Many of us grew up watching Muppet Babies. Recently I tracked down the episode “Muppet Babies in Toyland,” which includes a song that is truly remarkable for its staying power once it enters one’s head. Although I watched the episode in a (vain) attempt to get the song out of my head, I found that it was amazingly fruitful for philosophical analysis. I embed the first part below; parts 2 and 3 may play automatically afterward, or you may need to click the links manually.
The episode opens with Gonzo coming under attack from a robot, who proceeds to take many of the other Muppet Babies hostage. At this point, Scooter intervenes, explaining that the robot — called the Trans-Go Jobot — is in fact his newest toy, which he saved up six months to buy himself (his source of funding is unclear). Despite being threatened by the robot, the babies are fascinated with him, and all their other toys pale in comparison, including the toys from Nanny’s childhood that she provides to give them something new and presumably stop them from whining. Much of the rest of the episode consists of the Muppet Babies entering an imaginative land of wonderments, singing in praise of their love of toys, while the Trans-Go Jobot periodically steps in to ruin things. Ultimately, it becomes clear that Scooter will never gain full control over the robot and they lock it into a closet and press all the buttons on the remote, causing it to explode. Rather than being disappointed, all the babies, including Scooter, are excited by the possibility of using the pieces of the robot as raw materials for new toys.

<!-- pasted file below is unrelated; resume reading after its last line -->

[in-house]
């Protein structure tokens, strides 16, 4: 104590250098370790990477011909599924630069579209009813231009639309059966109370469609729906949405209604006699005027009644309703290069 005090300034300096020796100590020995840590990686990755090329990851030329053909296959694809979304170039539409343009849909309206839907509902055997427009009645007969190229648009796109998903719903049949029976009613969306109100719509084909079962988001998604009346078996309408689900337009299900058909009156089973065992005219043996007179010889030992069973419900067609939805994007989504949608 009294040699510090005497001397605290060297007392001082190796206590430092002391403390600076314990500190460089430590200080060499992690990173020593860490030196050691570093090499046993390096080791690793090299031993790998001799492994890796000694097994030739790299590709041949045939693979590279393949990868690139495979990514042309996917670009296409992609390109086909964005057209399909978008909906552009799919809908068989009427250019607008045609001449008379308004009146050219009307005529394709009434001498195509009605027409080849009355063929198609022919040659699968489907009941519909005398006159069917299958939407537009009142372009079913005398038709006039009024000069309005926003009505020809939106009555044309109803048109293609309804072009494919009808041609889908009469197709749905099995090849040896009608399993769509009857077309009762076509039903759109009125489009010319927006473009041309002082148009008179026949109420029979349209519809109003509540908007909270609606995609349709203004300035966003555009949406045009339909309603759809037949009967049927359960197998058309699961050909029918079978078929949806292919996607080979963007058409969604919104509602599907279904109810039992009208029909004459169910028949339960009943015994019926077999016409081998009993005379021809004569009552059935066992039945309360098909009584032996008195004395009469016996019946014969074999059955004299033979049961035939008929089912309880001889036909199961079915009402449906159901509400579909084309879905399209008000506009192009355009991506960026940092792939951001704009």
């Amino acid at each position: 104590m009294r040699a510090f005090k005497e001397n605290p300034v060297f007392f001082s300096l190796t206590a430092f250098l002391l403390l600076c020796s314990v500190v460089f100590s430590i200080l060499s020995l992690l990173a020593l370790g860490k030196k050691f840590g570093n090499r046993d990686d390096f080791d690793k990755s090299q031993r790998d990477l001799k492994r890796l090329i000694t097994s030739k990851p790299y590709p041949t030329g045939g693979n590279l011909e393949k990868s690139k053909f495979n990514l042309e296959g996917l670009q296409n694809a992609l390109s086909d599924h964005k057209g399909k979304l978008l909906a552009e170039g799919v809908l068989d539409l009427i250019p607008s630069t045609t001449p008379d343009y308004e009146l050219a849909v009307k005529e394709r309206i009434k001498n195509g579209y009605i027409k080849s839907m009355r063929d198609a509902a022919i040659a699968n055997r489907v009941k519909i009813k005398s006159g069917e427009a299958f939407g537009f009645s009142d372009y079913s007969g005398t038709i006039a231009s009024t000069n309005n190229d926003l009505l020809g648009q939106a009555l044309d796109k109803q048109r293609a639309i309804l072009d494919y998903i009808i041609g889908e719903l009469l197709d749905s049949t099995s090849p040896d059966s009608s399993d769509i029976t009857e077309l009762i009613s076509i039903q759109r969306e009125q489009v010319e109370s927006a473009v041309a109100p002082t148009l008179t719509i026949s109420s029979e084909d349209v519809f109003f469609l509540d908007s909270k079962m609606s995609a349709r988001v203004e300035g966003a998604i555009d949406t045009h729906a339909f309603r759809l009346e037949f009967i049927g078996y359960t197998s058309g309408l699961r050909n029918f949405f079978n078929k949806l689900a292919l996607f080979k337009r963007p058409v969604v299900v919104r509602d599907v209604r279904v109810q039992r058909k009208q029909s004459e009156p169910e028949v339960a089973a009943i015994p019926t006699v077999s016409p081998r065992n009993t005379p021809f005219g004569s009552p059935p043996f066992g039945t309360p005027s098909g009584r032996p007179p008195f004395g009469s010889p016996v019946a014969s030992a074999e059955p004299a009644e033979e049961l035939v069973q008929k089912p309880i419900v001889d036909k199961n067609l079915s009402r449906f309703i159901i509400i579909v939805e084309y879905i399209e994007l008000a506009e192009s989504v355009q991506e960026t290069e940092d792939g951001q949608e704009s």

I believe that the Trans-Go Jobot could productively be interpreted as the various systems of discipline and control, which carry a force of fascination at the same time as threatening us. The episode traces the course by which the fascination is set aside as it becomes clear that the robot does not serve the babies’ enjoyment — it is a security guard rather than a proper toy, and a security guard with no sense of what constitutes a genuine threat — and the babies are ultimately constrained to topple the robot’s rule and mine it for raw materials that can truly serve their enjoyment. Is this not Agamben’s messianic use of the law, which becomes an object of study, or play?
Particularly revealing here is the role of Scooter, who could represent the reformist liberal who believes that the existing system can somehow be redirected to serve enjoyment, i.e., that the robot can somehow be brought under control and be used as a genuine toy. In a moment of crisis, he finally sheds his illusion and is the first to suggest that the pieces be used in new ways, arranged in new and unforeseen formations. Would that we had more Scooters!